RICHMOND, Va. –
Capt. John Choi Hemby calls himself an “American Korean,” because, he says, he’s an American first. Hemby’s mother is Korean and his father, who served 20 years in the U.S. Navy, is white. Growing up in Virginia and Mississippi, he said it wasn’t always easy to fit in.
“Koreans had a hard time accepting half Koreans because you were neither Korean, nor were you fully white,” he said. He was given dirty looks, and eyed suspiciously while shopping in local Korean stores. While in Mississippi, he was told by an adult not to date someone’s daughter anymore and, as a young high school student, “a girl told me, when I asked her on a date, ‘I don’t date outside my own race.’”
Joining the military and putting on the uniform helped diminish the sharpness of those prejudices. Like many who were in high school on Sept. 11, 2001, Hemby was deeply affected by what the nation experienced that day, but that’s not what prompted him to join. It was a few years later, in the early phases of the Iraq invasion, when his half-sister pointed to a picture of Saddam Hussein and said, “bad man.”
“Right then and there I knew, I’m going to join to protect my family, my loved ones from the ‘bad man,” Hemby said. Plus, “I also felt, in a time of war, you should do your duty to the nation.”
For Hemby, duty to the nation is a family tradition. His family has a long legacy of American military service dating back to the Civil War. With a strong military influence coming from his family and a desire to protect his loved ones, Hemby joined the Mississippi Army National Guard in 2004 at the age of 17. As his friends took off on trips to backpack around Europe or party at the beach, Hemby headed first to Fort Knox, Kentucky, for Basic Combat Training, and then to Fort Sam Houston, near San Antonio, Texas, for training as a combat medic.
Shortly after completing his initial training, Hemby deployed for the first time. He returned to a traditional National Guard status after that, drilling one weekend a month, while attending college, utilizing the benefits from his service.
He decided to join his school’s ROTC program, which he figured would advance his career. In 2009, in his junior year, he deployed again, interrupting his college and ROTC experience. When he returned, he was told he’d have to repeat a year of ROTC, an option he wasn’t interested in. He finished his degree at the University of Southern Mississippi then applied for and was accepted to attend federal Officer Candidate School.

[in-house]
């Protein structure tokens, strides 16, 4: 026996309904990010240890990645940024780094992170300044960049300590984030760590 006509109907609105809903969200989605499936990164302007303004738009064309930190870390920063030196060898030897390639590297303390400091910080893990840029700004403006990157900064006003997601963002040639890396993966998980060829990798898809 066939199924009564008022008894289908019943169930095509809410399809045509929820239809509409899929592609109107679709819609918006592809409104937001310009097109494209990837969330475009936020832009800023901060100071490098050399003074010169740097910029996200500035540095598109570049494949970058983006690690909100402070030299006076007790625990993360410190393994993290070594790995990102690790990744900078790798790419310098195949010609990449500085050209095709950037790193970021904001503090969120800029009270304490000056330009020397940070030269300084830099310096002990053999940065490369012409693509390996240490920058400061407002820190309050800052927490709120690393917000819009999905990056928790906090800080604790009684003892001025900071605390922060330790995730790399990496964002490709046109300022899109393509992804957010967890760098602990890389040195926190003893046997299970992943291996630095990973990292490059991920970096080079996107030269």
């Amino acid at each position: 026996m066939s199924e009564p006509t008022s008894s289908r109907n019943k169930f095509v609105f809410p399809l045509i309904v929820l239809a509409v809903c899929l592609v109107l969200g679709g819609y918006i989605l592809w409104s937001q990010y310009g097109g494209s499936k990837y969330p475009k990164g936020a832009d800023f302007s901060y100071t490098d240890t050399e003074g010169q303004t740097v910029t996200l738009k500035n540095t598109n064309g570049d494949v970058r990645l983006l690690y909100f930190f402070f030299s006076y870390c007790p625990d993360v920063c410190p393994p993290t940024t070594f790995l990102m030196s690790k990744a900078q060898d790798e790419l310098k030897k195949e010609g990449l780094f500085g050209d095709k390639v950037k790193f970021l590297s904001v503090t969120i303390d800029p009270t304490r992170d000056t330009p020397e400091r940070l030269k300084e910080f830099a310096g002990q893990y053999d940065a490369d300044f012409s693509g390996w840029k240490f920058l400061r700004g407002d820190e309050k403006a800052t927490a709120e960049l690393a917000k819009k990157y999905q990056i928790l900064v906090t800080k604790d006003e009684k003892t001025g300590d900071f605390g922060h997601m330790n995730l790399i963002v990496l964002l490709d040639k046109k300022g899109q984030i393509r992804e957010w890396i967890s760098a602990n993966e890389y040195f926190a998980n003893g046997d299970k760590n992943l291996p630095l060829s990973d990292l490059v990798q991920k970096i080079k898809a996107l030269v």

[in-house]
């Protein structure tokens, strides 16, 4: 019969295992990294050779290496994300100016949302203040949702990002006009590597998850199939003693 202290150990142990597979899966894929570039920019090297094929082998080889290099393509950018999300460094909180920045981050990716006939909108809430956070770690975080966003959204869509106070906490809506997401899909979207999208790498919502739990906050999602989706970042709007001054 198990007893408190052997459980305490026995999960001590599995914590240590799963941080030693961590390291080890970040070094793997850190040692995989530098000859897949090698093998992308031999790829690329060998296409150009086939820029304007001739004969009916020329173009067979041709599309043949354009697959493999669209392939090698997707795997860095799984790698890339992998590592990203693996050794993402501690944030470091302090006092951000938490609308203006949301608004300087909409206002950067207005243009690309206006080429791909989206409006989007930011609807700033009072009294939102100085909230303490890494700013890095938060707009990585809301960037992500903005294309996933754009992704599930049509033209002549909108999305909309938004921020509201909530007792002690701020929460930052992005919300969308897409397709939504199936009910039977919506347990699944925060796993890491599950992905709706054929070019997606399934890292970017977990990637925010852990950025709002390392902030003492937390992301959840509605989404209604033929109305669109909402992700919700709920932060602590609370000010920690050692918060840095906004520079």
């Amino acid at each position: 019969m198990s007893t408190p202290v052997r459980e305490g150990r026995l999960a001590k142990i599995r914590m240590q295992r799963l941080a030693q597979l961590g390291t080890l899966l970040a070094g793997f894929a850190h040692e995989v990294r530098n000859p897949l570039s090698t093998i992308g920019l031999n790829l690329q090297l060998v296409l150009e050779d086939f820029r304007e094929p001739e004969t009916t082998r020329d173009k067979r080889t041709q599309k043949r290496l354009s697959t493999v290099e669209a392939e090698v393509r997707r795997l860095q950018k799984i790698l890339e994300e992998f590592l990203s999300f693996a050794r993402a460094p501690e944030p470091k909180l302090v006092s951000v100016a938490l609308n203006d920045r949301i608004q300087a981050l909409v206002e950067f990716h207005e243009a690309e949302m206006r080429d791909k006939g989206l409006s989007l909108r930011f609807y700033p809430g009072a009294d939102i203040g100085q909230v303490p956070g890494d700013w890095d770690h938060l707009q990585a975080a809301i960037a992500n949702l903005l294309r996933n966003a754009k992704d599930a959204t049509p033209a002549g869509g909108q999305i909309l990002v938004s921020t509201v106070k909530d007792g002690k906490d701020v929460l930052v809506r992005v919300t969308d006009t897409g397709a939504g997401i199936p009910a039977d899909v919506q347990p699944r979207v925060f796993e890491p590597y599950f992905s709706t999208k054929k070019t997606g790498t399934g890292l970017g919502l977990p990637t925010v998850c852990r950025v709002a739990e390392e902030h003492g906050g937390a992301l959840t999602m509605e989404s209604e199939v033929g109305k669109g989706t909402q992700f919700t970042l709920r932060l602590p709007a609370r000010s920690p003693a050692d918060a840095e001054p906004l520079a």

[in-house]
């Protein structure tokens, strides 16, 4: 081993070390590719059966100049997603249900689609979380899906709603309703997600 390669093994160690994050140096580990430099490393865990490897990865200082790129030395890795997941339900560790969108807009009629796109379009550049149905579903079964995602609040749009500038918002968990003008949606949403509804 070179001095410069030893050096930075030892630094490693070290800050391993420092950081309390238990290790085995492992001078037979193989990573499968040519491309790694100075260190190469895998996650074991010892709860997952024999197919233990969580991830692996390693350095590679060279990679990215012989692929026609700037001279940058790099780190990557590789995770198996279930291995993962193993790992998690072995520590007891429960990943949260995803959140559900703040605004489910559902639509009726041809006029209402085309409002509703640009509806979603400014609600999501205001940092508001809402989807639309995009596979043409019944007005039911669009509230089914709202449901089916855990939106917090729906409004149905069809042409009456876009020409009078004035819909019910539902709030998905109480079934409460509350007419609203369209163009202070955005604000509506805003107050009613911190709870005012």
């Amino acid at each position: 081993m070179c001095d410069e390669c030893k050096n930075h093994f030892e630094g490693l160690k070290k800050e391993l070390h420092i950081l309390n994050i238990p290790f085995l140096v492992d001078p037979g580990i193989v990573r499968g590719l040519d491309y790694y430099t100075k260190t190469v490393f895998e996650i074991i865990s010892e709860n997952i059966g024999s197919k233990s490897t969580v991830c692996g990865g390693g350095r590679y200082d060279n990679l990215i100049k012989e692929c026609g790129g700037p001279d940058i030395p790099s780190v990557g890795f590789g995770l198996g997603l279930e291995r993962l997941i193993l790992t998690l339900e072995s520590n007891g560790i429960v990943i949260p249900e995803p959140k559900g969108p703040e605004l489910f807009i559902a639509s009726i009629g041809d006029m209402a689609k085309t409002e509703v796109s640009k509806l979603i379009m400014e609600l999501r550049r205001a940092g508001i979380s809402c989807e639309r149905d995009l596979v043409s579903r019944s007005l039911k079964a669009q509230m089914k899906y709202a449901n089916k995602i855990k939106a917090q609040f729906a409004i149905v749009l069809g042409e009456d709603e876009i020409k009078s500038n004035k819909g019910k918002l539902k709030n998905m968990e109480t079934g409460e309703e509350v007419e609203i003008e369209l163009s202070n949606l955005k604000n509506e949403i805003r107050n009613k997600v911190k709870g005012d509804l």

“I went to federal OCS, commissioned as a medical service officer and then I was a second lieutenant with a Bachelor’s Degree in psychology; so I thought it made sense to work for the VA as a case manager,” Hemby explained.
He worked with homeless and jobless veterans and described the job as “taxing.” He really wanted to work for the National Guard full-time, as an Active/Guard Reserve, or AGR, Soldier. He started applying for positions in Mississippi, but found it hard to find positions available to him as a new second lieutenant. On the advice from peers and mentors, he ultimately resigned his commission, and took an AGR position as a human resources specialist, later becoming a medical readiness NCO and an instructor at the Basic Leader Course at Camp Shelby, Mississippi.
“I kept putting my packet in for officer positions and then one day, one of my superiors sent me an announcement for Virginia for the [Civil Support Team] for a medical operations officer,” said Hemby. “I threw my packet in, I boarded and I got the job.”
He worked with the CST for several years before accepting a position with the Virginia National Guard’s Recruiting and Retention Battalion where he currently serves as the unit’s Bravo Company commander.
“The only thing I wish, is that other Asian American parents, the first generation that came over here, would look at the Guard as an opportunity for their children,” Hemby said. “Their view of the military in their home country is very different, probably, from what ours is, and the Guard has amazing opportunities.”
Joining the military and going to basic training, Hemby said, can be a mind-opening experience.
“You see everyone from different walks of life, you see people who may not have had three square meals a day, or people who maybe fast as part of their religious observances,” he said. “Diversity in the armed forces is necessary because it gives us the world view and doesn’t allow us to be close-minded. It betters us.”
In learning about Asian American culture, Hemby urges that sort of open-mindedness.
“Be aware and be respectful,” he said. “The important thing about Koreans or any Asian culture is to be respectful to their beliefs and cultural practices, have an open mind and not be rude.”
May is Asian American and Pacific Islander Heritage Month and this month the Virginia National Guard is taking time to highlight the diversity of our force.